(b) We went to Hafo'a at Fapufa, you have to walk over the rocks to get there. We walked along the beach, you get to hear the birds, appreciate the quietness, the native plants and birds. These are things I take for granted until leaving behind the fast noisy life in Auckland; then I realise the peacefulness of Rotuma once again.

(c) During very low tide I took my three children and we walked on the corals right close to the reef. It was spectacular watching little coloured fish and different corals. Great experience for the kids.

(d) I showed my children the games I used to play when I was a little girl, playing shops on the beach, 'fui peni', a' pikalosi and many more, not forgetting to teach them to sing Rotuman 'fara' songs. Everyday is a picnic day for us as we took our chilly-bin with us. Every morning we would pack our chilly bin and spend most days on the beach. If not, then we would go around Rotuma in the bus. Pineapples and watermelons mangoes, and vi were plentiful.

From Sanimeli Maraf in Rotuma (25 February 1999)

Congratulations to Frank and Marce Stace Melbourne for their 12th anniversary on 14 February, Valentine's Day! We also celebrated (Granny) mother's 96th birthday at Puka, Malhaha. The Pephaua, Fanmutia and Sauporporo clans got together and sister Nina Hanfakaga came from Lautoka. Mother is well and that is the main thing. She wishes to remember herself and her prayers and good wishes to Maj. Gen. Jioje Konrote and every kainaga in Lebanon. Hanisiof! Vaimarasi "Alalum aus." We also heard from the Benz family in Sydney: Elizabeth, Andrea, Anton, Melissa, and Violet. Thank you for remembering Granny's birthday.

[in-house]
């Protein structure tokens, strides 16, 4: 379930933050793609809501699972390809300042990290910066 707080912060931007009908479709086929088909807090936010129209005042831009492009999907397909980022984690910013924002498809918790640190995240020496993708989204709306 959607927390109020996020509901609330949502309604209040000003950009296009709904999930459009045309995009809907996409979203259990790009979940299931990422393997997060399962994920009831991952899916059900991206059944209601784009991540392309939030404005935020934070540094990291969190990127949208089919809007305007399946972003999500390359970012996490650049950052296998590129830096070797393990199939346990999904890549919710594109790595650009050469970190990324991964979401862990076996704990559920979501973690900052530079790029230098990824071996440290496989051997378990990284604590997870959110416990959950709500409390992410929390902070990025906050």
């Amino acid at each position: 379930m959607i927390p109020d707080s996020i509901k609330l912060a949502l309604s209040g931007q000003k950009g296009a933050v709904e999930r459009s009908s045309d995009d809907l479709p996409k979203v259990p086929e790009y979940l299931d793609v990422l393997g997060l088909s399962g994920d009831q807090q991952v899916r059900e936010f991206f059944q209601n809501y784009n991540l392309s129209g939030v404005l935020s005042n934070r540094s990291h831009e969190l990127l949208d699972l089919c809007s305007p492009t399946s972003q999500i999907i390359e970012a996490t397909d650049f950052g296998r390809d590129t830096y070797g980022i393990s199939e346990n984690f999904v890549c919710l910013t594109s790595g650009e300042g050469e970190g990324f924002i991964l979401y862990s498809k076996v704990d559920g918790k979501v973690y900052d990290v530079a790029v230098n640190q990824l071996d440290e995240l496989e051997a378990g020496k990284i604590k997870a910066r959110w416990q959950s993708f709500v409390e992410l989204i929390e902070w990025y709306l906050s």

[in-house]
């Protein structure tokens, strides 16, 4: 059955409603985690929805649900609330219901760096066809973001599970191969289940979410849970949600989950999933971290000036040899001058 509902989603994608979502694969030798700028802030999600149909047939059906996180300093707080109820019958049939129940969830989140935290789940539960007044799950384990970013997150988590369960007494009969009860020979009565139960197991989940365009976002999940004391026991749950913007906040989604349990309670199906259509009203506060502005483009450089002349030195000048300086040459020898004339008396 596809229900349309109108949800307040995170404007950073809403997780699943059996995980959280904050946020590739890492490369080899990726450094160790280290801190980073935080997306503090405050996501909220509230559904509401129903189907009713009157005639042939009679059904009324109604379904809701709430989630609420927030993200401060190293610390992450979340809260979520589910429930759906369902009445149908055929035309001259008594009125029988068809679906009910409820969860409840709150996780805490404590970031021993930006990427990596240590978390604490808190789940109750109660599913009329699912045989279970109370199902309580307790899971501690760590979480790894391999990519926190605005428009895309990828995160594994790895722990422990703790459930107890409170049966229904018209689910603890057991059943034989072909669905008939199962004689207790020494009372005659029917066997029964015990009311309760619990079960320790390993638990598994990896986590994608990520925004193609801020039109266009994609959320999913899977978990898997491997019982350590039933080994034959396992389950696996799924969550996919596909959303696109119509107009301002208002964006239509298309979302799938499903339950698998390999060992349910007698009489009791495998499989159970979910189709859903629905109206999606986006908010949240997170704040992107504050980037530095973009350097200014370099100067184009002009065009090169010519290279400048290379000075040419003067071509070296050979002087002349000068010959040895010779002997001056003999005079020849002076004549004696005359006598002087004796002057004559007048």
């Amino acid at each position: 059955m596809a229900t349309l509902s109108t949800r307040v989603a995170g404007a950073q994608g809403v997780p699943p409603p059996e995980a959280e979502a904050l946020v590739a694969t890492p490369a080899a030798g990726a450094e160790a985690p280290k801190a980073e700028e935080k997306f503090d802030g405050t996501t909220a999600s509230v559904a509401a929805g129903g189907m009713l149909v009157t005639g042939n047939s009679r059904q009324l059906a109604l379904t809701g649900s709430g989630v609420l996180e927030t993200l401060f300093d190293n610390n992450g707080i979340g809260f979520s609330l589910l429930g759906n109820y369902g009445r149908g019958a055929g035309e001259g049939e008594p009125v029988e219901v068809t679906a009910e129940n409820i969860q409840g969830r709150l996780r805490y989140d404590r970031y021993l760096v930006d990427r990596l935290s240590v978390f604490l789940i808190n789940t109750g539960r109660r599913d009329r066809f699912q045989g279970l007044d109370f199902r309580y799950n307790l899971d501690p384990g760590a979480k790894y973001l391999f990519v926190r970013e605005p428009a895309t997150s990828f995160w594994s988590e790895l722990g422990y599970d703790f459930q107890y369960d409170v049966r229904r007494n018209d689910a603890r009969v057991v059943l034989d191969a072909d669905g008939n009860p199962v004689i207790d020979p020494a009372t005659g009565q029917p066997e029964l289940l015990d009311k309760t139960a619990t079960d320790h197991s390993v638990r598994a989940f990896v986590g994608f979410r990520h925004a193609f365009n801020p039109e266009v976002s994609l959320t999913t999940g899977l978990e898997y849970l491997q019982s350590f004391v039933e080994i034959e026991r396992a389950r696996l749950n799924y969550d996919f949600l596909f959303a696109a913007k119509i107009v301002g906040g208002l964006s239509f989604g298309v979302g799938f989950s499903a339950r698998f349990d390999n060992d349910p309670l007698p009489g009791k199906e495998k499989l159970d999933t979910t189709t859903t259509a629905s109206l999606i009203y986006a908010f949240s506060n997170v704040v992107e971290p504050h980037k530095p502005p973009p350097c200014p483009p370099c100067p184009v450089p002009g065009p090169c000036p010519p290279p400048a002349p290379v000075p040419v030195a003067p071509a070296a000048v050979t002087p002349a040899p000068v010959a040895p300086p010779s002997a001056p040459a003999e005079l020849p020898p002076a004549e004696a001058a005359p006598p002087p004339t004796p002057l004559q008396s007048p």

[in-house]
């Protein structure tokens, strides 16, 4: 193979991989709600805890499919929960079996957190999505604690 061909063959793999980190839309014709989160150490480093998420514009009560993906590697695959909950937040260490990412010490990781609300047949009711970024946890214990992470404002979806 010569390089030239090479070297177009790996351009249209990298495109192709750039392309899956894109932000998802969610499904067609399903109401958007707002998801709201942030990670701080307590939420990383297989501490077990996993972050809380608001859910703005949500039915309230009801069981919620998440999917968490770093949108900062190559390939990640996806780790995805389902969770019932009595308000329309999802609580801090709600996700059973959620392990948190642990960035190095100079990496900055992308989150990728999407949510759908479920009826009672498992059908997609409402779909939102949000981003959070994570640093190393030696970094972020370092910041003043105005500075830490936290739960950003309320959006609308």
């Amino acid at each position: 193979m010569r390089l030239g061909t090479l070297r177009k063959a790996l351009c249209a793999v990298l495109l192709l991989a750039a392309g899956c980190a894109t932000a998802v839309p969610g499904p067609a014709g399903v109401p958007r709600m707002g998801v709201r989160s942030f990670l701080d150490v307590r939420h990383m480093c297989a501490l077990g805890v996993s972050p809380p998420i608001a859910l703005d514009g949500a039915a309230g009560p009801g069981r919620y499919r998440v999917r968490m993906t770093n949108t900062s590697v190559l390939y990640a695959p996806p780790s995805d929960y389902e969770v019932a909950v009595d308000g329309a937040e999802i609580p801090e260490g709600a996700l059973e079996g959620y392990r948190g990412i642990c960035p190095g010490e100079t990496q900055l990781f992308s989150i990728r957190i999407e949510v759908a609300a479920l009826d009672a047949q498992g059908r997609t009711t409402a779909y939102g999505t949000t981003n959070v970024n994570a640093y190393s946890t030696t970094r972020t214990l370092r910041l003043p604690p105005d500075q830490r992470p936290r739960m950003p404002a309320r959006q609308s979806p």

In Rotuma we just came right again now that two boats are at the wharf, enabling us to buy sugar, flour, etc., etc. We ran out of basic supplies over 2-3 weeks ago. We used castor sugar, then icing sugar, then finished up the old honey that was sitting for God knows how long in the pantry. But I think it's good in a way to make people learn to survive with what we've got, saving their money and going back to tupai tapioka, te esu & ti pari. People had to go out fishing and even some ladies threw lines out on the rocks. Fekei uhi, sisi and paha...there's plenty to eat--no starvation. Everything was out of stock except for fuel; thanks to Mobil we have plenty of kerosene, etc. The bad weather is just finishing.

The May celebrations have been discussed and we're looking forward to that. There will be a kato'aga for Hon. Minister Paul Manueli. The Council is organising that for the month of March.

Report on Flood Conditions in Fiji from the Fiji Meteorological Service (5 February 1999)
From Bruce Tizard-Varcoe in England (22 February 1999)